Prince George's doubles down on sprawl
Prince George's County has a backlog of approved, but unbuilt sprawl developments that will soon expire. Planners recommended cutting that backlog, because homebuyers increasingly prefer more compact types of housing near transit. But a council committee recommended letting the sprawl get built anyway.
80% of the approved residential development in Prince George's pipeline consists of low-density single-family homes outside of the Beltway and far from transit. Project approvals normally expire after 3 years, but lawmakers extended these validity periods several times during the housing bust. Last week, the council's Planning, Zoning and Economic Development (PZED) committee recommended moving these deadlines back for another two years.
County planners warn that this is the wrong type of development, in the wrong place, and that it puts the county "at a continued disadvantage relative to its neighbors." They urged lawmakers to recalibrate county development priorities to focus on compact, mixed-use development near transit. Sadly, county council members weren't listening.
Developers lobby for more time to build
As originally drafted, bills CB-70 and CB-71 would have granted only a one-year extension to unbuilt projects approved as far back as January 2003. But the bills' sponsor, Councilmember Derrick Leon Davis, whose district includes suburbanizing communities like Westphalia, moved to amend the bills to grant a two-year extension to those projects, making them valid until December 31, 2015.
While the Coalition for Smarter Growth and I submitted written comments in opposition to the bills, it's likely that Davis was responding to the parade of developers' representatives who showed up to last week's PZED committee meeting to testify in favor of the bills. According to the committee minutes, seven developer attorneys testified, including Thomas Haller, Larry Taub, Norman Rivera, Ed Gibbs, André Gingles, Mike Nagy, and Chris Hatcher. Two lobbyists from the Maryland-National Capital Building Industry Association, Marcus Jackson and Kenneth Dunn, testified as well.
Gingles, one of the attorneys, raised eyebrows this past December by suggesting that council member Eric Olson, who was in line to become the next council chair, was "too Arlington" for Prince George's County. And one of the lobbyists, Marcus Jackson, was a longtime legislative liaison for disgraced former county executive Jack Johnson, as well as a former policy analyst to District 8 council member Obie Patterson.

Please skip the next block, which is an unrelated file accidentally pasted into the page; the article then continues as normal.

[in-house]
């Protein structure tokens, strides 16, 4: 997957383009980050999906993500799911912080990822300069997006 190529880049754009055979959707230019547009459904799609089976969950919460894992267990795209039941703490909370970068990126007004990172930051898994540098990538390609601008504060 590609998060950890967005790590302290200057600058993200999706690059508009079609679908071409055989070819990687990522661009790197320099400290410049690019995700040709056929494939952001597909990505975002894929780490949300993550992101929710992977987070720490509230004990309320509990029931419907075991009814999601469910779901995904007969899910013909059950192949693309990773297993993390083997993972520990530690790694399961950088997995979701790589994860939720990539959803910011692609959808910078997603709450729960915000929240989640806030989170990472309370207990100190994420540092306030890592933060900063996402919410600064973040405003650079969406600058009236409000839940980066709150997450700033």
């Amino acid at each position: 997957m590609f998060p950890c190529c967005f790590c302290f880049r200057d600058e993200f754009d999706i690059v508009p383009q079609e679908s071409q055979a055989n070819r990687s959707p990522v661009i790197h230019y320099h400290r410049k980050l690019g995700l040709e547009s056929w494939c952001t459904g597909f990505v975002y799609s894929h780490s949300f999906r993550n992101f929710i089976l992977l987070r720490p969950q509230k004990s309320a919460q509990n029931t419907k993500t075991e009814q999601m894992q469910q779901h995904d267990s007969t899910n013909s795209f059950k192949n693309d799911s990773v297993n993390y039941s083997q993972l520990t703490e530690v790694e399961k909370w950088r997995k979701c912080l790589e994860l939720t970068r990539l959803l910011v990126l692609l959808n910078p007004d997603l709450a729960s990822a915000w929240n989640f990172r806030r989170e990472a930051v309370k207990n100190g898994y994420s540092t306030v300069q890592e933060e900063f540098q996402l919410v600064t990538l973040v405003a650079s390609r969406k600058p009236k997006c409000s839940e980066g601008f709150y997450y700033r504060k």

Ultimately, 4 of the 5 PZED committee members voted in favor of Davis's amended bills: committee chair Mel Franklin (District 9), vice chair Karen Toles (District 7), council chair Andrea Harrison (District 5), and council vice chair Obie Patterson (District 8). The committee's lone dissenting vote was from council member Eric Olson (District 3), who expressed concern that the legislation did not provide any incentive for developers to move forward with their projects.
Alternative bill would place requirements on extension
Olson proposed an alternative bill, CB-75, which would grant an extension of not more than 6 months to any dormant project that applies for and obtains required grading or building permits prior to the expiration of the existing validity period. The 6-month period would run from the date the building or grading permit is issued. The PZED Committee voted unanimously to forward this bill to the full council.
As currently drafted, Olson's bill does not have a sunset provision. Instead, it sets up a new procedure where developers could obtain an automatic 6-month extension of site plan validity periods for any project that is able to obtain a building or grading period prior to the expiration of its then-current validity period. Olson believes this new procedure will properly incentivize serious developers to keep their projects on schedule.
Prince George's needs sustainable development, not sprawl
Although there are nearly 15,000 approved suburban single-family homes in the pipeline, studies show that future homebuyers will be increasingly disinclined to buy them. Data from the Metropolitan Washington Council of Governments and George Mason University suggests that to meet future market demand, upwards of 60% (or 31,200) of the 52,000 new homes Prince George's will need in the next 20 years should be multi-family homes.
CB-70, the bill that would extend the approvals for unbuilt subdivisions through 2015, will be introduced to the full council during their October 8 legislative session. It's unclear when the other bills will be introduced, as these do not (yet) appear on the agenda.
According to the council's standard legislative process, once a bill is introduced, a public hearing before the full council is scheduled to occur "not earlier than 14 days after introduction." Therefore, there is still time to let the council know what you think about these bills.
You should direct any written comments to the Clerk of the Council, and copy the individual council members, whose email addresses you may find in the Maryland Manual. You may also make limited oral public comments at the hearing.
The recent housing crisis is not the main reason why many of these approved suburban single-family sprawl developments have gone unbuilt for 10 years. There's simply less demand for the product these days. Instead of simply giving them the green light, county leaders would do well to rethink these projects and take advantage of the plentiful opportunities to build in established neighborhoods and around its 15 Metro stations.
A version of this post appeared in Prince George's Urbanist.
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